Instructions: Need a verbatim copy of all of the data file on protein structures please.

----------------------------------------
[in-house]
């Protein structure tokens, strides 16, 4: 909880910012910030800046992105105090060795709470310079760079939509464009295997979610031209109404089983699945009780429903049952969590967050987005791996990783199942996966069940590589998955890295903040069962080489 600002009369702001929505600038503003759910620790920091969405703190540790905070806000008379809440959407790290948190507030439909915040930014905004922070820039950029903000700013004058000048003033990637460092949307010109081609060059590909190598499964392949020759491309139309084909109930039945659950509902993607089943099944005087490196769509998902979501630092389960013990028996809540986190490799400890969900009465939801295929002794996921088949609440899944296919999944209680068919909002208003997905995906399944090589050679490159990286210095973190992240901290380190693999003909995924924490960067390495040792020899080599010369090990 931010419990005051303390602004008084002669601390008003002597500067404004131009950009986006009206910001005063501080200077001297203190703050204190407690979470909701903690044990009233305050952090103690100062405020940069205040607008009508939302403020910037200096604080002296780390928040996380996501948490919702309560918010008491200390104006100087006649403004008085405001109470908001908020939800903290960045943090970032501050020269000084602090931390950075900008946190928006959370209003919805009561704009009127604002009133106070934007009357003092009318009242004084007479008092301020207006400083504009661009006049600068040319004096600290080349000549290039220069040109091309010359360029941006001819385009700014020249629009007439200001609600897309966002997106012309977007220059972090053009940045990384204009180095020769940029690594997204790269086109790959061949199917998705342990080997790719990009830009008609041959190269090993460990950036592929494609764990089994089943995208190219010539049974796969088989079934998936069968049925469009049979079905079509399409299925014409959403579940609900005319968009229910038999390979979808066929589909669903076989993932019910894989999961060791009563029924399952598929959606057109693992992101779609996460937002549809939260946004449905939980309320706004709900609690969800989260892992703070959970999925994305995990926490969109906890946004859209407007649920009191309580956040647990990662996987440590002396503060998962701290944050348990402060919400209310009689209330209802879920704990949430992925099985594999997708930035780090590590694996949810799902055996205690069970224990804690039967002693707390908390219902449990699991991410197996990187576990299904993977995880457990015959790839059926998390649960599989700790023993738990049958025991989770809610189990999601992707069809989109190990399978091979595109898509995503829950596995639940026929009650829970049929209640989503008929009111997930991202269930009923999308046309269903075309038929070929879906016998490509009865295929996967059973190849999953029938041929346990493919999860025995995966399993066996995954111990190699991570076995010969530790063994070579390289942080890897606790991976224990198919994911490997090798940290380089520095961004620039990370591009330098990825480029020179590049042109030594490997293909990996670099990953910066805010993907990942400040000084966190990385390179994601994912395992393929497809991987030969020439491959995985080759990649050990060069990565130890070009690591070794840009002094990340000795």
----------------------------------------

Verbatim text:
[in-house]
């Protein structure tokens, strides 16, 4: 909880910012910030800046992105105090060795709470310079760079939509464009295997979610031209109404089983699945009780429903049952969590967050987005791996990783199942996966069940590589998955890295903040069962080489 600002009369702001929505600038503003759910620790920091969405703190540790905070806000008379809440959407790290948190507030439909915040930014905004922070820039950029903000700013004058000048003033990637460092949307010109081609060059590909190598499964392949020759491309139309084909109930039945659950509902993607089943099944005087490196769509998902979501630092389960013990028996809540986190490799400890969900009465939801295929002794996921088949609440899944296919999944209680068919909002208003997905995906399944090589050679490159990286210095973190992240901290380190693999003909995924924490960067390495040792020899080599010369090990 931010419990005051303390602004008084002669601390008003002597500067404004131009950009986006009206910001005063501080200077001297203190703050204190407690979470909701903690044990009233305050952090103690100062405020940069205040607008009508939302403020910037200096604080002296780390928040996380996501948490919702309560918010008491200390104006100087006649403004008085405001109470908001908020939800903290960045943090970032501050020269000084602090931390950075900008946190928006959370209003919805009561704009009127604002009133106070934007009357003092009318009242004084007479008092301020207006400083504009661009006049600068040319004096600290080349000549290039220069040109091309010359360029941006001819385009700014020249629009007439200001609600897309966002997106012309977007220059972090053009940045990384204009180095020769940029690594997204790269086109790959061949199917998705342990080997790719990009830009008609041959190269090993460990950036592929494609764990089994089943995208190219010539049974796969088989079934998936069968049925469009049979079905079509399409299925014409959403579940609900005319968009229910038999390979979808066929589909669903076989993932019910894989999961060791009563029924399952598929959606057109693992992101779609996460937002549809939260946004449905939980309320706004709900609690969800989260892992703070959970999925994305995990926490969109906890946004859209407007649920009191309580956040647990990662996987440590002396503060998962701290944050348990402060919400209310009689209330209802879920704990949430992925099985594999997708930035780090590590694996949810799902055996205690069970224990804690039967002693707390908390219902449990699991991410197996990187576990299904993977995880457990015959790839059926998390649960599989700790023993738990049958025991989770809610189990999601992707069809989109190990399978091979595109898509995503829950596995639940026929009650829970049929209640989503008929009111997930991202269930009923999308046309269903075309038929070929879906016998490509009865295929996967059973190849999953029938041929346990493919999860025995995966399993066996995954111990190699991570076995010969530790063994070579390289942080890897606790991976224990198919994911490997090798940290380089520095961004620039990370591009330098990825480029020179590049042109030594490997293909990996670099990953910066805010993907990942400040000084966190990385390179994601994912395992393929497809991987030969020439491959995985080759990649050990060069990565130890070009690591070794840009002094990340000795």